As the landscape of education has dramatically shifted post-pandemic, the needs of coaching and professional learning have also shifted. There is much research to support the need for instructional coaching, but how do coaches harness their level of influence to truly make an impact on teacher and student learning?
NWEA recently wrote some coaching tenets to better understand these changing needs and better serve schools. The tenets grew out of our collaborative research, experiences, and interviews with current educators in the field. We believe that when a coach is formally trained to embody and translate the NWEA instructional coaching tenets into practice, they set the stage for a deep and meaningful professional learning experience.
Read on for brief descriptions of the tenets and reflection questions for coaches or professional learning leaders that can help them articulate how their beliefs about coaching translate into everyday practice.
Tenet 1: Prioritize agency
Coaches must empower teachers to make professional learning a priority by providing the support needed to reach their goals. As Learning Forward notes, “The work to advance agency and to balance teachers’ needs with system goals is not easy. The challenges cannot be solved by instituting a one-size- fits-all program or marking through an ‘agency’ checklist.”
When coaching is delivered in a rigid or scripted manner, teachers are no longer valued as equals and must simply comply with the process. While coaches should model and maintain rigorous expectations for their coaching commitments, this does not mean that coaches should impose an agenda upon teachers. Instead, they should do as Christian van Nieuwerburgh suggests: “Coaches enable their coachees to be autonomous and make informed decisions that improve their performance and impact. Autonomy is at the heart of what coaches do.”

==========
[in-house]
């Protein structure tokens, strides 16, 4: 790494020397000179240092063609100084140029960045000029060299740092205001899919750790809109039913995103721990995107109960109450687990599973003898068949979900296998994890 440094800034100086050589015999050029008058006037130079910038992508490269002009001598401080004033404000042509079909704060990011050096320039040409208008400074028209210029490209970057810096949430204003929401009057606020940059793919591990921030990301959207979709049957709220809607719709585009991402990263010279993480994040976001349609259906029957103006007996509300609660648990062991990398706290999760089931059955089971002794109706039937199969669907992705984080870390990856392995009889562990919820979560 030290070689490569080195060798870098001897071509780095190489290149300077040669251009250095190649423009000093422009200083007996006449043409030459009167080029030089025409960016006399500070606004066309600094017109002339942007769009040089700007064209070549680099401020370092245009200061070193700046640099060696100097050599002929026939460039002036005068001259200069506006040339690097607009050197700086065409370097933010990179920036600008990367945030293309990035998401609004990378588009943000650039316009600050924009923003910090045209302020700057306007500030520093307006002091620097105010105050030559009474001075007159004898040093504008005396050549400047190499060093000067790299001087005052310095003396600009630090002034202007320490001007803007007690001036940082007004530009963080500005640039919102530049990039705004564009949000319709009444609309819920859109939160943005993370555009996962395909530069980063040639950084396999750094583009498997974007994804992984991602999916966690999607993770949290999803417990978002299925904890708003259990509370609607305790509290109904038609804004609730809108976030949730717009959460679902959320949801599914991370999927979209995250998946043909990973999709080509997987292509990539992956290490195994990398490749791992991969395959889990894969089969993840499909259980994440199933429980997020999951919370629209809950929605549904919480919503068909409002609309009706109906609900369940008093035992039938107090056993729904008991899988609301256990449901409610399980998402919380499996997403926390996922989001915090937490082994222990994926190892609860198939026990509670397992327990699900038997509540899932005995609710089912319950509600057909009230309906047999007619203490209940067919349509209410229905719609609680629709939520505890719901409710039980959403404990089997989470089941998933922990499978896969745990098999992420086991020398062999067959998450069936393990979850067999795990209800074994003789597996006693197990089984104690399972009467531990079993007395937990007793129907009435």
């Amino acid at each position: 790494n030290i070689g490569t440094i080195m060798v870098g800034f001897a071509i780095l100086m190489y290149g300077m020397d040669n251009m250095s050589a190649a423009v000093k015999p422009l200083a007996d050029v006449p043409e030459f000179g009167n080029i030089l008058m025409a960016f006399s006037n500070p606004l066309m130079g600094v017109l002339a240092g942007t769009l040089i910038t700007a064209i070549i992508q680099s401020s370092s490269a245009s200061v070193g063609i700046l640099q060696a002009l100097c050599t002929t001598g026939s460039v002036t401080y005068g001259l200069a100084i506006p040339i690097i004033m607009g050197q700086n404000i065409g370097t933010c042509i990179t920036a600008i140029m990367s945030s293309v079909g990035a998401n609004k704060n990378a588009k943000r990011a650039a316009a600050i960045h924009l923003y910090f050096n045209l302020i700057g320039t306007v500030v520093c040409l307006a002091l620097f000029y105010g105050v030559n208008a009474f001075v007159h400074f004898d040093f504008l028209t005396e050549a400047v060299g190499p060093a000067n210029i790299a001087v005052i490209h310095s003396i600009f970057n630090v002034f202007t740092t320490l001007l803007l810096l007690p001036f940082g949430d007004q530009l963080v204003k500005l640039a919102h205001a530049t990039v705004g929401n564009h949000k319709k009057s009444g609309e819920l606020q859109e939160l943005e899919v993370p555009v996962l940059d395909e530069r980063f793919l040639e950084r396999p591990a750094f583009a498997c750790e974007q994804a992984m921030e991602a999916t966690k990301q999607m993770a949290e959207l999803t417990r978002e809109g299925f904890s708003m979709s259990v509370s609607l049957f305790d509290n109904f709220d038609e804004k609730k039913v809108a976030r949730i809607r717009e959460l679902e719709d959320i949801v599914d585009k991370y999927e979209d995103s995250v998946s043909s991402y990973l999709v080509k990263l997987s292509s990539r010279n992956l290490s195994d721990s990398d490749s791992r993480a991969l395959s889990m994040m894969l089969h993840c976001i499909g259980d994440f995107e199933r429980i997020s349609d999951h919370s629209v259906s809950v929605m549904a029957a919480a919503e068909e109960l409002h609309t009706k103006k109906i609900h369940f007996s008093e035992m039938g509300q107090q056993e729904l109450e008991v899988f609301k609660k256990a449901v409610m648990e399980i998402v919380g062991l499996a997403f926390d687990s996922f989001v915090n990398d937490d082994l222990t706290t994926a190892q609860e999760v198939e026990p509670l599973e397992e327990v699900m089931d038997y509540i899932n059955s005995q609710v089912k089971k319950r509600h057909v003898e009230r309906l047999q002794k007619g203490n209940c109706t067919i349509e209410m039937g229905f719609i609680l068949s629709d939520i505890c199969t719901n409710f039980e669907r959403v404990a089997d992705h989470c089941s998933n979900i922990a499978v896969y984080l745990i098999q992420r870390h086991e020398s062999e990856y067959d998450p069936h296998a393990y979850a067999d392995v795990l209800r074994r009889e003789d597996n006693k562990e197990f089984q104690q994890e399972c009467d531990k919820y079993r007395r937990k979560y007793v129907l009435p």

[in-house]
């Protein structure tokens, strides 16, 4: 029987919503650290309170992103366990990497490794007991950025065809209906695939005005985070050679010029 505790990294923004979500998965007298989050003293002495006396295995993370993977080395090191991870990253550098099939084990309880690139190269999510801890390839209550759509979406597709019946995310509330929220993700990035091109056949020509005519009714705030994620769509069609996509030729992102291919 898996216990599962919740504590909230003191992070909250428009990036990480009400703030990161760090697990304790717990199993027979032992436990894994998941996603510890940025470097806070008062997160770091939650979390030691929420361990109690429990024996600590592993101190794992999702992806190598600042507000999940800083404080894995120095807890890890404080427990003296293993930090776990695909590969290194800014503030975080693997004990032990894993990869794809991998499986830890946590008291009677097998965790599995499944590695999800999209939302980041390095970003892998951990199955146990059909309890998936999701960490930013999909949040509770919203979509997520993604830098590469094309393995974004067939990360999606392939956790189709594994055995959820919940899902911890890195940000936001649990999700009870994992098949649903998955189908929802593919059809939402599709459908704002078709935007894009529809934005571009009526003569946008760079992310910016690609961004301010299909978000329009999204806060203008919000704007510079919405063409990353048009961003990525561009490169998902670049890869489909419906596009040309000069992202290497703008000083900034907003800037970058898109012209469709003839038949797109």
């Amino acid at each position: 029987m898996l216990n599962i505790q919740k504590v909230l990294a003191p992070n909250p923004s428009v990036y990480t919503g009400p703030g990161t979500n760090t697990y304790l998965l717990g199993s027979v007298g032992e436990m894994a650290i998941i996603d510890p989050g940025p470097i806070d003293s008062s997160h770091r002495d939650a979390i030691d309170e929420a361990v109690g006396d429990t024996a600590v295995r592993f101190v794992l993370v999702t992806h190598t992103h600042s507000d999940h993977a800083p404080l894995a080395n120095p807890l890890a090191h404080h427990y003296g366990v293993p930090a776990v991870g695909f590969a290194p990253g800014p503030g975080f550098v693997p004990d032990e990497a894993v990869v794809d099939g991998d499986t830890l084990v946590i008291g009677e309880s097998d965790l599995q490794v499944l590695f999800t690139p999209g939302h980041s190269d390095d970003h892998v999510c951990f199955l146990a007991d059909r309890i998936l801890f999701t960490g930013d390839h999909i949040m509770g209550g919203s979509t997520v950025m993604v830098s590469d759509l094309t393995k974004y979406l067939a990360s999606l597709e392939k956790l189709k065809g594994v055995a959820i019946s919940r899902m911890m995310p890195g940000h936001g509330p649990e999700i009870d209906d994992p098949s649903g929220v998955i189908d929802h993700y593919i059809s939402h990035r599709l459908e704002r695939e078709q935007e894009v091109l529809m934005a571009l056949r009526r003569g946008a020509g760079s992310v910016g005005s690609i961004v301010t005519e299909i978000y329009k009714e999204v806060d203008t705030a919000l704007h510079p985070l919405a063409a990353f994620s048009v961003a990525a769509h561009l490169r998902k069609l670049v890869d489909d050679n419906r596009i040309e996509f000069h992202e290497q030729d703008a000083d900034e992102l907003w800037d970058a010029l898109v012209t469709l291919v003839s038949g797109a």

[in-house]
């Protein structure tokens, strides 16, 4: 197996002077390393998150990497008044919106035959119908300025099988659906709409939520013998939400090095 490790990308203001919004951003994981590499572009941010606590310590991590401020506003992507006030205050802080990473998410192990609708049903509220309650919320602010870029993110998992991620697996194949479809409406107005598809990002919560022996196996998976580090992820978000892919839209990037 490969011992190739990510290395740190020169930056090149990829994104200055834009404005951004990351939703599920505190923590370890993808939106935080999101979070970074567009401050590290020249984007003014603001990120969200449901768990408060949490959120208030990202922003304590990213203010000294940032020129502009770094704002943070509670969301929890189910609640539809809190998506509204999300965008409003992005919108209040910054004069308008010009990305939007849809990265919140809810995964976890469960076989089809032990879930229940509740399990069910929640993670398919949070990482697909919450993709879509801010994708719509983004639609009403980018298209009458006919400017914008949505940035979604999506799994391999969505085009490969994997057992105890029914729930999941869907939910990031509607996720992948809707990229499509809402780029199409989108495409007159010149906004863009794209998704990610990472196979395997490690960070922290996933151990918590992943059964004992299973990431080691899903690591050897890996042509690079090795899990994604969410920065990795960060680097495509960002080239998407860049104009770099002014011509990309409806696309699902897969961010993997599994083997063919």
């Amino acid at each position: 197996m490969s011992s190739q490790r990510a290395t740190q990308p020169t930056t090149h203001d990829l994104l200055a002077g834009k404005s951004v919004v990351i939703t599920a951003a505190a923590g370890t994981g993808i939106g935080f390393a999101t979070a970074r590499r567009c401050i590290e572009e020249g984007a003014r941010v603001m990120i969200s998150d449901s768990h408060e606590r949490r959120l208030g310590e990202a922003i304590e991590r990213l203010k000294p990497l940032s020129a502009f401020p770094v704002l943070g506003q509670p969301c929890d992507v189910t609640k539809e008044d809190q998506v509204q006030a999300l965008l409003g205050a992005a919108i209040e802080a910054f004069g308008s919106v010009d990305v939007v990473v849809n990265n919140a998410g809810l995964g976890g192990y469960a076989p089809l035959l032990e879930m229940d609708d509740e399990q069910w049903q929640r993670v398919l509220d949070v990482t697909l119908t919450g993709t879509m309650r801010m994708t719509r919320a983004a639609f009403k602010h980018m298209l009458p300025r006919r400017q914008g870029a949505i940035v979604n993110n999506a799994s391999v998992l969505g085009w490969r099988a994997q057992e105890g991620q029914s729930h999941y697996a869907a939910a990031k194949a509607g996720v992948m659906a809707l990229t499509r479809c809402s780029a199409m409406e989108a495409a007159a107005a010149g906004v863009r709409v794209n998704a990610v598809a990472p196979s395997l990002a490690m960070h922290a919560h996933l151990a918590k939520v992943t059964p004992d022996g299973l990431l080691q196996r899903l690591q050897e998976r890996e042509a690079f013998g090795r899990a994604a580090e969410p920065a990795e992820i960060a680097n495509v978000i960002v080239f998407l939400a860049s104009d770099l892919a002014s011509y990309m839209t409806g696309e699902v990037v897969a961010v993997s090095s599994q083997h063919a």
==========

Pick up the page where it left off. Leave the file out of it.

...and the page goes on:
When teachers are given the space to unpack problems of practice and design their own methods of addressing those problems in a supportive and structured environment, the instructional coaching process becomes memorable and lasting.
- How do I honor and value the skills, knowledge, and talent of those I coach?
- How do I truly enable others to grow and achieve their potential?
Tenet 2: Offer partnership
Coaches and teachers must work together toward a common goal: student learning. While the coach may offer suggestions for implementing strategies, it is crucial that the coach remain open and curious about the teaching environment in order to learn from those being coached.
As Jim Knight of The Instructional Coaching Group states, “When coaches position themselves as experts giving advice, they often overestimate the value of their advice, and turn off the people they coach by trying to solve their problems for them.” In practice, coaches should take a side-by-side approach to collaboratively work toward a goal or set of goals that is mutually agreed upon.
- Do I recognize that working together is essential to creating anything significant?
- What does it look like to take joint responsibility in the work with those I coach?
Tenet 3: Center on equity
Teaching is extremely personal, and coaches must be able to enter their work with an asset-based mindset that all students and teachers should have the resources they need to flourish. This looks like finding ways to identify and eliminate barriers to access and opportunities that put others at a disadvantage, such as helping a teacher unpack perceptions and assumptions about the learners in their classroom or supporting a teacher to intentionally design small groups based on all student needs.